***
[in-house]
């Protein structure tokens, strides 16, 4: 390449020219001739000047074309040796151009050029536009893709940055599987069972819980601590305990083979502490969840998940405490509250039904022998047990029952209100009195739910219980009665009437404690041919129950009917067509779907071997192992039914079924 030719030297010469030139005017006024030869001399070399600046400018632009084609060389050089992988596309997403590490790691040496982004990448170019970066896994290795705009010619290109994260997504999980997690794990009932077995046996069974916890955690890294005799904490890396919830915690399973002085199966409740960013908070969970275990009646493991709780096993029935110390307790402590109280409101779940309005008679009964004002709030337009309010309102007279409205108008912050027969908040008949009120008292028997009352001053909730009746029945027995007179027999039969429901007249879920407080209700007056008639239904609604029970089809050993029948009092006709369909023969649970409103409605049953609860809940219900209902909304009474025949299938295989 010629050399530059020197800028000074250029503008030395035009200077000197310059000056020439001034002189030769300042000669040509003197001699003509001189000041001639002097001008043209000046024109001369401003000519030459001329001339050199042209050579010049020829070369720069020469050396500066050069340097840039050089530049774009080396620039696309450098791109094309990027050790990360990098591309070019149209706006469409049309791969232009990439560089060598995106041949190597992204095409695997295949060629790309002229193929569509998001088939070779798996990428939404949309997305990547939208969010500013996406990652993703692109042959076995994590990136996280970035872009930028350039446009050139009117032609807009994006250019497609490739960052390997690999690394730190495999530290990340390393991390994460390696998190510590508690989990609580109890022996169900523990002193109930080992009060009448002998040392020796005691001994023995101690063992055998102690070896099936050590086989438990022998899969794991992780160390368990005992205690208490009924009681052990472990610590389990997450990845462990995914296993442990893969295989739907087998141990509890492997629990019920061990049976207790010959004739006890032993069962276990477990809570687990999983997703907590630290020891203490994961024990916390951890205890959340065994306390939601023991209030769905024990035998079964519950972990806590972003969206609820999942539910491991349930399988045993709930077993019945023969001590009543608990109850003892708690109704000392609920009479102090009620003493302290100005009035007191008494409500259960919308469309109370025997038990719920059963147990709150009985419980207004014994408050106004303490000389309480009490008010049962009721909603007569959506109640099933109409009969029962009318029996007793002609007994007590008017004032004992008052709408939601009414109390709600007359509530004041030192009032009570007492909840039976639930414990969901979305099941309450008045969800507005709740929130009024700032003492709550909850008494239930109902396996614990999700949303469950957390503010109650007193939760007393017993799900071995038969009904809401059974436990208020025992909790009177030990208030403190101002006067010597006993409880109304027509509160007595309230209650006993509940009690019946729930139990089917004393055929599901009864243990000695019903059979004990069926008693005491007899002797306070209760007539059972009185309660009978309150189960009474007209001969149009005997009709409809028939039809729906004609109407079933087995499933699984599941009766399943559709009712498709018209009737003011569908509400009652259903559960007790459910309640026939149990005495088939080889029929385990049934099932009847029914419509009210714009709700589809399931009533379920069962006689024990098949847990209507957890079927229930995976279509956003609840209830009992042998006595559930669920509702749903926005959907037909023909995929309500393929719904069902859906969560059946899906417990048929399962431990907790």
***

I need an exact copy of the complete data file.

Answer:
[in-house]
């Protein structure tokens, strides 16, 4: 390449020219001739000047074309040796151009050029536009893709940055599987069972819980601590305990083979502490969840998940405490509250039904022998047990029952209100009195739910219980009665009437404690041919129950009917067509779907071997192992039914079924 030719030297010469030139005017006024030869001399070399600046400018632009084609060389050089992988596309997403590490790691040496982004990448170019970066896994290795705009010619290109994260997504999980997690794990009932077995046996069974916890955690890294005799904490890396919830915690399973002085199966409740960013908070969970275990009646493991709780096993029935110390307790402590109280409101779940309005008679009964004002709030337009309010309102007279409205108008912050027969908040008949009120008292028997009352001053909730009746029945027995007179027999039969429901007249879920407080209700007056008639239904609604029970089809050993029948009092006709369909023969649970409103409605049953609860809940219900209902909304009474025949299938295989 010629050399530059020197800028000074250029503008030395035009200077000197310059000056020439001034002189030769300042000669040509003197001699003509001189000041001639002097001008043209000046024109001369401003000519030459001329001339050199042209050579010049020829070369720069020469050396500066050069340097840039050089530049774009080396620039696309450098791109094309990027050790990360990098591309070019149209706006469409049309791969232009990439560089060598995106041949190597992204095409695997295949060629790309002229193929569509998001088939070779798996990428939404949309997305990547939208969010500013996406990652993703692109042959076995994590990136996280970035872009930028350039446009050139009117032609807009994006250019497609490739960052390997690999690394730190495999530290990340390393991390994460390696998190510590508690989990609580109890022996169900523990002193109930080992009060009448002998040392020796005691001994023995101690063992055998102690070896099936050590086989438990022998899969794991992780160390368990005992205690208490009924009681052990472990610590389990997450990845462990995914296993442990893969295989739907087998141990509890492997629990019920061990049976207790010959004739006890032993069962276990477990809570687990999983997703907590630290020891203490994961024990916390951890205890959340065994306390939601023991209030769905024990035998079964519950972990806590972003969206609820999942539910491991349930399988045993709930077993019945023969001590009543608990109850003892708690109704000392609920009479102090009620003493302290100005009035007191008494409500259960919308469309109370025997038990719920059963147990709150009985419980207004014994408050106004303490000389309480009490008010049962009721909603007569959506109640099933109409009969029962009318029996007793002609007994007590008017004032004992008052709408939601009414109390709600007359509530004041030192009032009570007492909840039976639930414990969901979305099941309450008045969800507005709740929130009024700032003492709550909850008494239930109902396996614990999700949303469950957390503010109650007193939760007393017993799900071995038969009904809401059974436990208020025992909790009177030990208030403190101002006067010597006993409880109304027509509160007595309230209650006993509940009690019946729930139990089917004393055929599901009864243990000695019903059979004990069926008693005491007899002797306070209760007539059972009185309660009978309150189960009474007209001969149009005997009709409809028939039809729906004609109407079933087995499933699984599941009766399943559709009712498709018209009737003011569908509400009652259903559960007790459910309640026939149990005495088939080889029929385990049934099932009847029914419509009210714009709700589809399931009533379920069962006689024990098949847990209507957890079927229930995976279509956003609840209830009992042998006595559930669920509702749903926005959907037909023909995929309500393929719904069902859906969560059946899906417990048929399962431990907790």